This week for Dog Training Awareness month and our focus on service dogs we are focusing on “How” questions. How are they trained, how are they picked to be service dogs and how to pick what is best for the person, how do they help people, and how should they be acting?
How are they trained?
- Through organizations
- Put through testing focused on the skills they will provide – smell, guiding, pulling – based on their intended function for the person.
- Can take years and tens of thousands of dollars depending on their intended use.
- They can fail out – not every dog is built exactly the same – health factors like bad joints, too energetic, too distracted, sometimes it is not the right line of work but they can do other things like being a drug sniffing dog but not a seeing-eye dog.
How are they picked to be service dogs to train and to be for a person?
- Dog possess good traits/characteristics and abilities Social, confident, calm, smart, desire to work
- Some are bred – come from parents with good traits
- The dog should match the lifestyle of the person along with any needs or restrictions. If the person needs a mobility assistance dog, then a small dog is not going to be beneficial or if they have allergies that needs to be considered. Plus take into consideration the care that is needed for different dogs as they shed, eat, and have various energy levels.
How do they help?
- Allergy detection – trained to detect and alert to the scent of allergens, such as gluten or peanuts. Did you know a dog’s sense of smell is so good that when a pizza is made people smell the toppings but a dog can smell the ingredients used to make the pizza dough!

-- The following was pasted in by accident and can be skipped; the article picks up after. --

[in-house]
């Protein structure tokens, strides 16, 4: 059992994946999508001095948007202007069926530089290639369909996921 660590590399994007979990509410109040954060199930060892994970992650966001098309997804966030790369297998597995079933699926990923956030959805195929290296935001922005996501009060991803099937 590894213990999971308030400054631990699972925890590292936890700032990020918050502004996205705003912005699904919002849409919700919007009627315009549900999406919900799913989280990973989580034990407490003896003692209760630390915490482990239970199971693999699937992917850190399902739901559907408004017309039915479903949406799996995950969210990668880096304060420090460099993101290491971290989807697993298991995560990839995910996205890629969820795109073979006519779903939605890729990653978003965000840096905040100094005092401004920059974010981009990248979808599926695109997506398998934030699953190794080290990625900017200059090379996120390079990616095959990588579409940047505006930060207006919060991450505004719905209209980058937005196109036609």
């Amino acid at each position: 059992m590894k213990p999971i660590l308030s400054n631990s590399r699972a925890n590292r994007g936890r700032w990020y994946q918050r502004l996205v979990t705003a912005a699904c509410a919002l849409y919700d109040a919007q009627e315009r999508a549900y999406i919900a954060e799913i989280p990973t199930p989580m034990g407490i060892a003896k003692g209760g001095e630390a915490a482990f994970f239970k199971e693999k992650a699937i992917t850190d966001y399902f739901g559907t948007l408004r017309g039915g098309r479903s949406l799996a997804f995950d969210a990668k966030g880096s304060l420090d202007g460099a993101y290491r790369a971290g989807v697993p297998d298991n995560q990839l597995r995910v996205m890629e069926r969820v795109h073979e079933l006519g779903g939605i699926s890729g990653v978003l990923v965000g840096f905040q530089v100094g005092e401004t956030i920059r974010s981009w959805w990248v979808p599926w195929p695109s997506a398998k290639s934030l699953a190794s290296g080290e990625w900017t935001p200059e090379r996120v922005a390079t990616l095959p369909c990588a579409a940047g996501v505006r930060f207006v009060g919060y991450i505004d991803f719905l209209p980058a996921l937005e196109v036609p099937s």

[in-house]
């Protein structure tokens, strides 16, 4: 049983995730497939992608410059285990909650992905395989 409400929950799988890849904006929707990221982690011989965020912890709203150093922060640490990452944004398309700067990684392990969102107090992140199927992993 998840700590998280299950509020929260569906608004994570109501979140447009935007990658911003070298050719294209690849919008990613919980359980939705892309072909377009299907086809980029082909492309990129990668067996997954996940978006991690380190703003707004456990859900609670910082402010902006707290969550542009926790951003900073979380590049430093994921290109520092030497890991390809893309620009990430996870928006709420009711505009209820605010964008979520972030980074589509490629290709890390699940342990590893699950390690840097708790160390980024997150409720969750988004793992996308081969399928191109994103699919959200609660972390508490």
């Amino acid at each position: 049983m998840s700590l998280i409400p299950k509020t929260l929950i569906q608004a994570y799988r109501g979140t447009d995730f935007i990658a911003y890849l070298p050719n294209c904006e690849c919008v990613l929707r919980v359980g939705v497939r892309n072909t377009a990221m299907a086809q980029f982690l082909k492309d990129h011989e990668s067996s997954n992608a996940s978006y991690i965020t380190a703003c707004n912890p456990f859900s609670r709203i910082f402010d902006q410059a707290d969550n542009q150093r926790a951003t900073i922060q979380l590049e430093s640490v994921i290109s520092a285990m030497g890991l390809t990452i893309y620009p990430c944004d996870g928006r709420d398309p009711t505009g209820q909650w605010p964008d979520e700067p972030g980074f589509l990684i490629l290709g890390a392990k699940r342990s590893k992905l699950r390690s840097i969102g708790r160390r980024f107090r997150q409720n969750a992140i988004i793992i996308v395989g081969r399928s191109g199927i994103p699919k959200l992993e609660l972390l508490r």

- Autism – provide constant source of support and comfort, work as a buffer and ice breaker in social scenarios, can be trained to alert others if their person is in a dangerous situation or interrupt harmful behavior.
- Diabetic – alert their person of deadly high or low blood sugar levels and the person will test then adjust with insulin or glucose.
- Guide – help blind or low vision individuals navigate the world – typically wear a harness with a handle for their person to hold.
- Hearing – provide ears to their person. The dog will alert their person when they hear a fire alarm, door knock, doorbell, phones, alarm clocks, or even the person’s name.
- Mobility assistance – retrieve objects, open doors, press buttons, turn lights on/off, assist with transfers or balance.
- Seizure alert – help before, during, and after a seizure by finding help, providing medicine, get their person to a safe area.
- Psychiatric – sense a change in their person when they are about to experience negative symptoms. Guide them from the situation, remind them to take medicine, provide something else to focus on.
- Many more
How should they act?
Focused on their person, calm, relaxed, Housebroken
Jumping on other people or dogs, growling, excessive barking (single bark could be a signal to their handler), aggressive towards other dogs